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Mac Is Moving To The Supply-Side

Sen. John McCain gave two economics speeches in the last 48 hours. They were very strong, pro-growth, and pro-energy production. McCain also is finally slamming Obama on taxes and energy. Yesterday in Denver, the senator said, “If you believe you should pay more taxes, I am the wrong candidate for you. Sen. Obama is your man. The choice in this election is stark and simple. Sen. Obama will raise your taxes. I won’t.”

This is good. Strong. I hope it’s the beginning of a Big Mac resurgence under the new management of Steve Schmidt, who is effectively running the campaign as of this past weekend.

McCain also slammed Obama on energy, essentially labeling him Doctor No. In the Denver speech McCain said, “My opponent’s answer is no to more drilling; no to more nuclear power; no to research prizes that help solve the problem of affordable electric cars. For a guy whose ‘official seal’ carried the motto, ‘Yes, We Can,’ Sen. Obama’s agenda sure has a whole lot of ‘No, We Can’t.’” This also is good.

Increasingly McCain is shifting his positions towards the supply-side: across-the-board tax cuts, keeping the Bush tax rates on investment, slashing the corporate tax rate, doubling the child deduction for family dependents, cutting pork-barrel spending, and producing more energy.

On the drill, drill, drill energy front, McCain argued in favor of producing more oil and gas, and he said this would send a message to the market that would result in lower prices. He argued for nuclear power, clean coal, and oil shale. And he noted for the first time that expanded energy production would be a strong job-creator. This is so important in terms of an economic fix.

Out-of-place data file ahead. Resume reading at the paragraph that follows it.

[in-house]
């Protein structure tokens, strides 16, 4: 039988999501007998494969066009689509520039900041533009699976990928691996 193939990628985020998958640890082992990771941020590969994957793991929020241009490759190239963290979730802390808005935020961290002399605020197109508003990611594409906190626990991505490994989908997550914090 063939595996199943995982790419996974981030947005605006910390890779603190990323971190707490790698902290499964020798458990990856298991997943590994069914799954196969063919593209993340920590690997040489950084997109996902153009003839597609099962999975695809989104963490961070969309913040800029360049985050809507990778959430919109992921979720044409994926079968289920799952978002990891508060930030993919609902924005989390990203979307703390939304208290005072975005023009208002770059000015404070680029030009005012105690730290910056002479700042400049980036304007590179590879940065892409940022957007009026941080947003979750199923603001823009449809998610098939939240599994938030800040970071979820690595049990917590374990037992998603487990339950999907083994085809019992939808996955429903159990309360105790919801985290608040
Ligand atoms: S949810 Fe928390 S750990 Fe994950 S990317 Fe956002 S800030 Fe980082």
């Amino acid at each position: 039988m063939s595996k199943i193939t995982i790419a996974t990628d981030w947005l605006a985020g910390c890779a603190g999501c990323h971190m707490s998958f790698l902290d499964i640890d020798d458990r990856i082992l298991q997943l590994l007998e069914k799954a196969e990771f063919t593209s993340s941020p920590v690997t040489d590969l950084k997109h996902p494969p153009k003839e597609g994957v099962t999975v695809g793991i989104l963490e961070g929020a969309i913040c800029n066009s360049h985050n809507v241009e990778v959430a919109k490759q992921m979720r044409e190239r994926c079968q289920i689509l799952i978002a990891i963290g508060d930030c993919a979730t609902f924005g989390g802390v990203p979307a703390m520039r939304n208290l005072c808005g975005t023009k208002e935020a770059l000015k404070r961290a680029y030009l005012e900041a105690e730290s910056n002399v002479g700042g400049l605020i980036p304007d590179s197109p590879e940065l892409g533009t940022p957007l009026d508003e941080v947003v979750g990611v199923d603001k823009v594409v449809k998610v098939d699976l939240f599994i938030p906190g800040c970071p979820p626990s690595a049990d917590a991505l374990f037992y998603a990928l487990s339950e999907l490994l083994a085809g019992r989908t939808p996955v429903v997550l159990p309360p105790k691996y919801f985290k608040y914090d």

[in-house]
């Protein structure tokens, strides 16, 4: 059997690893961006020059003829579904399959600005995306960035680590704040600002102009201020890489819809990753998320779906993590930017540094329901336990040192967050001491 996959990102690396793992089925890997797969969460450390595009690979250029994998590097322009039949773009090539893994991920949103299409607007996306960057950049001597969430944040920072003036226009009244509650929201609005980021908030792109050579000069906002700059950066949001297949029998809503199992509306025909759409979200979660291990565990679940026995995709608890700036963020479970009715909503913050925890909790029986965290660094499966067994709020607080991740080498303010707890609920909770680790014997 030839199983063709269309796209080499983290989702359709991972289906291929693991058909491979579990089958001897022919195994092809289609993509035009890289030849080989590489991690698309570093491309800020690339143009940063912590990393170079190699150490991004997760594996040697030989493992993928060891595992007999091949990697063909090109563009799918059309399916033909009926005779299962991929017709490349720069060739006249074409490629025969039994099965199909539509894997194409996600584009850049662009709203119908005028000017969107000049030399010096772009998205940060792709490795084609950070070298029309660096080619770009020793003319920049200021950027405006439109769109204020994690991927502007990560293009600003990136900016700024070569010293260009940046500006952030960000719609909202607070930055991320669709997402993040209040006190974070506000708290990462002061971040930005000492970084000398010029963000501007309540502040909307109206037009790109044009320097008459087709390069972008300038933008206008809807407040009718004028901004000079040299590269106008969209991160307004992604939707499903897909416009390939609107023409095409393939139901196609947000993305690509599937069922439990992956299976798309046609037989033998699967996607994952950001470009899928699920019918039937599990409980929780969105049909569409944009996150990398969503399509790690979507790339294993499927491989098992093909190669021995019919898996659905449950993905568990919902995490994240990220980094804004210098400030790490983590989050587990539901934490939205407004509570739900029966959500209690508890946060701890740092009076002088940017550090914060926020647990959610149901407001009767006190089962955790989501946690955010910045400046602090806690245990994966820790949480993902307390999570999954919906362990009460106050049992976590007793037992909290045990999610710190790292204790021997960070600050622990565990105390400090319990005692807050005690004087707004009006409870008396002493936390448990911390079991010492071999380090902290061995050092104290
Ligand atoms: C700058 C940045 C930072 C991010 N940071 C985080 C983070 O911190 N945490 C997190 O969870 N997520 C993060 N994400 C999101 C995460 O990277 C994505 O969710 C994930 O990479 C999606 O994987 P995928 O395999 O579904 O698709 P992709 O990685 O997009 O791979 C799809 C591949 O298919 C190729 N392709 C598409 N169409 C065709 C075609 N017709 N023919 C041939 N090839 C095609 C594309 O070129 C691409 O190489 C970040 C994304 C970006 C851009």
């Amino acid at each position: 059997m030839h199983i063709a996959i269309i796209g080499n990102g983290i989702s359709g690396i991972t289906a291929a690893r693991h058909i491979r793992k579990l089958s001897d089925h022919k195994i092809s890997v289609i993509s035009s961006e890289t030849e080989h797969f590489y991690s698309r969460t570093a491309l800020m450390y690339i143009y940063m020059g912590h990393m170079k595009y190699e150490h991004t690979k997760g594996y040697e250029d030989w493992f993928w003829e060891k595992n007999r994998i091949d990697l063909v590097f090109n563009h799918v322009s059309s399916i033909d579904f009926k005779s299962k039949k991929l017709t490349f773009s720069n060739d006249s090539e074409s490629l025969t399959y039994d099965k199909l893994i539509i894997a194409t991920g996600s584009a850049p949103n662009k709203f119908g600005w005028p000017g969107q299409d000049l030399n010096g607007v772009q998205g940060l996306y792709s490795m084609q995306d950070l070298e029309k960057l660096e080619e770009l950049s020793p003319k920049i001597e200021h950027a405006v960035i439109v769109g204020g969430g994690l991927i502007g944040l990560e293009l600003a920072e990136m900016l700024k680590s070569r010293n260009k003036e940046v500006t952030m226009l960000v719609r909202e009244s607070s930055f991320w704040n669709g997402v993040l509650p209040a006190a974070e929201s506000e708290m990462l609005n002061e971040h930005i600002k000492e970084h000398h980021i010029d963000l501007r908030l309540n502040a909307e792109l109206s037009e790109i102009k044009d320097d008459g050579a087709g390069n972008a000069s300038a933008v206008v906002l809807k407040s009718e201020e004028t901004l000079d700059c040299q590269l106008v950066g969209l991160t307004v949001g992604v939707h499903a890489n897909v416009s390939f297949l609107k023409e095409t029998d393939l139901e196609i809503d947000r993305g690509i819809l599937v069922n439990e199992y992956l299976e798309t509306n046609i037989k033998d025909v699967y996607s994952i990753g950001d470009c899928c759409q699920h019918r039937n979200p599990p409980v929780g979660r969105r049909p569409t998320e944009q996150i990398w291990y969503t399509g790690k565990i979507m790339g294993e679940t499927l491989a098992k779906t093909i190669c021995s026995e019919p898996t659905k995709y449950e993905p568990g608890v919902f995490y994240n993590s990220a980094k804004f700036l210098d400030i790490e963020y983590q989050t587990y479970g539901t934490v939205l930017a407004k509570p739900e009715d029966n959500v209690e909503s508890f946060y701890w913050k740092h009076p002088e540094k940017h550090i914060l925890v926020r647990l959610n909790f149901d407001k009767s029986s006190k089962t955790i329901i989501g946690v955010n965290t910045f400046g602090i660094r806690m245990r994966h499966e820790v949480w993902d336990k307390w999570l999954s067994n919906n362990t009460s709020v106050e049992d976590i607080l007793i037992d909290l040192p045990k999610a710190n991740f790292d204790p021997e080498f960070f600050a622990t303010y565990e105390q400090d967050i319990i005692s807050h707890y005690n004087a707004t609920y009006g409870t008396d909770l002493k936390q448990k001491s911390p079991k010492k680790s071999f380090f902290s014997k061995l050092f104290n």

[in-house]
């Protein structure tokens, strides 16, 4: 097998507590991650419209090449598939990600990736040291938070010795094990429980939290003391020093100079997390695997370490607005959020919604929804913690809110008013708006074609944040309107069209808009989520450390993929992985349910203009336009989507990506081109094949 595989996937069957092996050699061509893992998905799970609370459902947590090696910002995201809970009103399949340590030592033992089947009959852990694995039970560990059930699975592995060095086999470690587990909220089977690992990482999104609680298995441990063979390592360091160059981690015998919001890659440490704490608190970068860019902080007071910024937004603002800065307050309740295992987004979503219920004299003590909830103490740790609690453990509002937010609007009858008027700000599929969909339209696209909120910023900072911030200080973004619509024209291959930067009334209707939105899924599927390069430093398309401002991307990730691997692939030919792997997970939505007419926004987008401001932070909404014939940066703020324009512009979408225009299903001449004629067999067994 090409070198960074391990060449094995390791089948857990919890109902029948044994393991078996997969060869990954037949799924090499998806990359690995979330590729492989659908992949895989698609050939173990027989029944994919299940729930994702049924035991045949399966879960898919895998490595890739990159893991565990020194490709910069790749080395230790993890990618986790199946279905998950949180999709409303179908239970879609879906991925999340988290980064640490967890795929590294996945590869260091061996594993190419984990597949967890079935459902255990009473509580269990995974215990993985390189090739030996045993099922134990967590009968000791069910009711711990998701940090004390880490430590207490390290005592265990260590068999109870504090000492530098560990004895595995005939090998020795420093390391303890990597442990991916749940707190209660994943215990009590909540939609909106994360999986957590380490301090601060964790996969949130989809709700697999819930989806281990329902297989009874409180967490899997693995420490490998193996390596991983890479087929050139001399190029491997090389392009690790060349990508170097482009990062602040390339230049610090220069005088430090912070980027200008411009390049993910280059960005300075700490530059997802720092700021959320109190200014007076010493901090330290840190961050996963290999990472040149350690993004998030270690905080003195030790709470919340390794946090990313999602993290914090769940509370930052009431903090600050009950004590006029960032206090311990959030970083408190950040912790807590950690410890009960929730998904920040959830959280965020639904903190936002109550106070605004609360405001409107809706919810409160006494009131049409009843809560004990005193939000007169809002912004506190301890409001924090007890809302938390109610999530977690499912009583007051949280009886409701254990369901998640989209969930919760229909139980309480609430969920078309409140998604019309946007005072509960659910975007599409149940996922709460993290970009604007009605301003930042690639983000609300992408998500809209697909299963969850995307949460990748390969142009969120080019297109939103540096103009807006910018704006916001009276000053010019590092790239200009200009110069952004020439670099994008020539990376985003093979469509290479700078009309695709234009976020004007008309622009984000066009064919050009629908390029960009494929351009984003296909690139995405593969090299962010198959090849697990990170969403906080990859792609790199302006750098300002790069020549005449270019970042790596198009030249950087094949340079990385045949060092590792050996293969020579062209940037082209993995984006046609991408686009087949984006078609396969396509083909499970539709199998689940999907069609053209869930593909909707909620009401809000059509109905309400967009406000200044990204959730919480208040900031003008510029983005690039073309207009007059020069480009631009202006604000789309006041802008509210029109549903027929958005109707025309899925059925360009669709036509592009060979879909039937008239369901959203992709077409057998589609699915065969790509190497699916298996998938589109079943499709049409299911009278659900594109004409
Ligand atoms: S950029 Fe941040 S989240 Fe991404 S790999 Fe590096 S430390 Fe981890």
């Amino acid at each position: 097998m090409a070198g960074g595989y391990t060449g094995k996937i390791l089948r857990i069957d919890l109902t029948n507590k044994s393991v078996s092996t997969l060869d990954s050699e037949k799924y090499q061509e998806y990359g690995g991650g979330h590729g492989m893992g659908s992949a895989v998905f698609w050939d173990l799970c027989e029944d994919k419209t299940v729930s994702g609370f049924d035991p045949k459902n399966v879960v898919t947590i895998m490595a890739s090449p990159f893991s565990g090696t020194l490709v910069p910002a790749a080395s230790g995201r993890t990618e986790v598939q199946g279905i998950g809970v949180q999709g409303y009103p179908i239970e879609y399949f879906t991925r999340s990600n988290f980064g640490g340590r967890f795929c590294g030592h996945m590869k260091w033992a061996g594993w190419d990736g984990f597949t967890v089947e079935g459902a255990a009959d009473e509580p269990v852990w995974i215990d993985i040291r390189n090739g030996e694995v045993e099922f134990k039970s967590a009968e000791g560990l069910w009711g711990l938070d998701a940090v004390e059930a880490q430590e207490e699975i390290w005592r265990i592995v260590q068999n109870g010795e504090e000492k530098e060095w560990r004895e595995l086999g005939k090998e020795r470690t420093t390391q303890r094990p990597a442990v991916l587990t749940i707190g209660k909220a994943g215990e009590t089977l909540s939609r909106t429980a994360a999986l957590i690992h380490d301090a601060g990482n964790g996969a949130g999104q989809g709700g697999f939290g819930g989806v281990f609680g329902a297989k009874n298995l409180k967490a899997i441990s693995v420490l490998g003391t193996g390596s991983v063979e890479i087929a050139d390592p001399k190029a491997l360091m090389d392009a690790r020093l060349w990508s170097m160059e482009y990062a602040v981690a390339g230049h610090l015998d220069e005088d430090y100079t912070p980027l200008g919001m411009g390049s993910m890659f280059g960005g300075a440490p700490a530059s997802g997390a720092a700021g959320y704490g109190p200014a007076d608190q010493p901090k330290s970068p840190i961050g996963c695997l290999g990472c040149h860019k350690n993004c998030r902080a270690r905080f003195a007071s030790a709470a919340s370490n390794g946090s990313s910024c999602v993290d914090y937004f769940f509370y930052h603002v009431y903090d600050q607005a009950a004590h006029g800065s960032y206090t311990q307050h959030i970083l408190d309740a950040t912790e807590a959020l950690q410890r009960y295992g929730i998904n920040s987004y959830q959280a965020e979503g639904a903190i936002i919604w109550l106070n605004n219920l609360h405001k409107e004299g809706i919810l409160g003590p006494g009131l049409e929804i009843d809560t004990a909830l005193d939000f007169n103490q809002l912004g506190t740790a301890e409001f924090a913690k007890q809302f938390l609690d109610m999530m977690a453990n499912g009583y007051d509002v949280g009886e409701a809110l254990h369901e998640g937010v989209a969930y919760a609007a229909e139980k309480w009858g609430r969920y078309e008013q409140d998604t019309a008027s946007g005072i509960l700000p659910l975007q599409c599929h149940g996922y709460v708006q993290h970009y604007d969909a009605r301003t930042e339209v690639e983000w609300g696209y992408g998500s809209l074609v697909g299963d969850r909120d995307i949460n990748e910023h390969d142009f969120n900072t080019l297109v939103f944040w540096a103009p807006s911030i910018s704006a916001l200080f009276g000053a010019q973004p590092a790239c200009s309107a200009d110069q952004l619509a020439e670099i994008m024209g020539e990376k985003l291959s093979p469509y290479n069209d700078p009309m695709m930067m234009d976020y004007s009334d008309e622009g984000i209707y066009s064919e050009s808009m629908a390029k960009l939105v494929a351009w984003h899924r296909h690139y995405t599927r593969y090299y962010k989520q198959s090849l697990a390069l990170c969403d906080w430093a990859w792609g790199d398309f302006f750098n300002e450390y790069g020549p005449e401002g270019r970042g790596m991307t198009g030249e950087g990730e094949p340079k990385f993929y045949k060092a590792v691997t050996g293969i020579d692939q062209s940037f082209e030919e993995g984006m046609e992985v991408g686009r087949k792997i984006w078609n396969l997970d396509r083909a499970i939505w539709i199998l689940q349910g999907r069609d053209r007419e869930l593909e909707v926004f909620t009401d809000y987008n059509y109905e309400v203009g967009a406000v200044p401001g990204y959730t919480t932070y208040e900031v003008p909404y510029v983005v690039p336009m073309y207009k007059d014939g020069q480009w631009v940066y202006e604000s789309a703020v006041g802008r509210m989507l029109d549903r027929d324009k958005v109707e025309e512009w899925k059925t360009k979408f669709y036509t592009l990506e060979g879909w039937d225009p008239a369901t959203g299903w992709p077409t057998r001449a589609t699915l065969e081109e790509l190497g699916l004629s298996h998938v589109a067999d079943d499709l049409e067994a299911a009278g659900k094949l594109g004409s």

And here are a couple things missing from McCain’s speech: There was no mention of “obscene profits”; no mention of cap-and-trade; and no mention of reckless traders. We will see if these ideas continue to be absent from the senator’s formal speeches. I hope so. Voters want more drilling and they do not want cap-and-trade, which is really tax-and-raise-gas-pump-prices and ultimately cap-and-kill-the-economy.

By the way, in his second economics speech today in Washington, D.C., Sen. McCain strongly defended free trade, saying it would create more and better jobs, increase wages, keep inflation under control, and make goods more affordable for low- and middle-income consumers.

He also supported more competition for schools and empowering parents with choice. I have not heard him argue for school choice before. He then argued for comprehensive immigration legislation that would include border security first, apprehending illegal felons who commit crimes, recognition of the important economic contributions of immigrants, and finally humanitarian treatment. I still believe the best way to stop illegal immigration is to promote more legal immigration — namely by raising the entry limits to meet U.S. job demands. But McCain is combining this with a tough border-security message, and I think that’s good.

In general, the senator is developing a good supply-side message for economic growth, with a big focus on tax cuts and new energy production. Obama is for tax hikes and opposed to energy production. These are important contrasts. Now it’s up to the Republican standard bearer to keep hammering these key points on the campaign trail. More energy. Lower taxes. A pro-growth economic recovery plan. Perhaps he will even add King Dollar to his repertoire. I might add that increasing the value of the dollar is part of McCain’s 15-page policy blueprint. Right now he is definitely on the right track.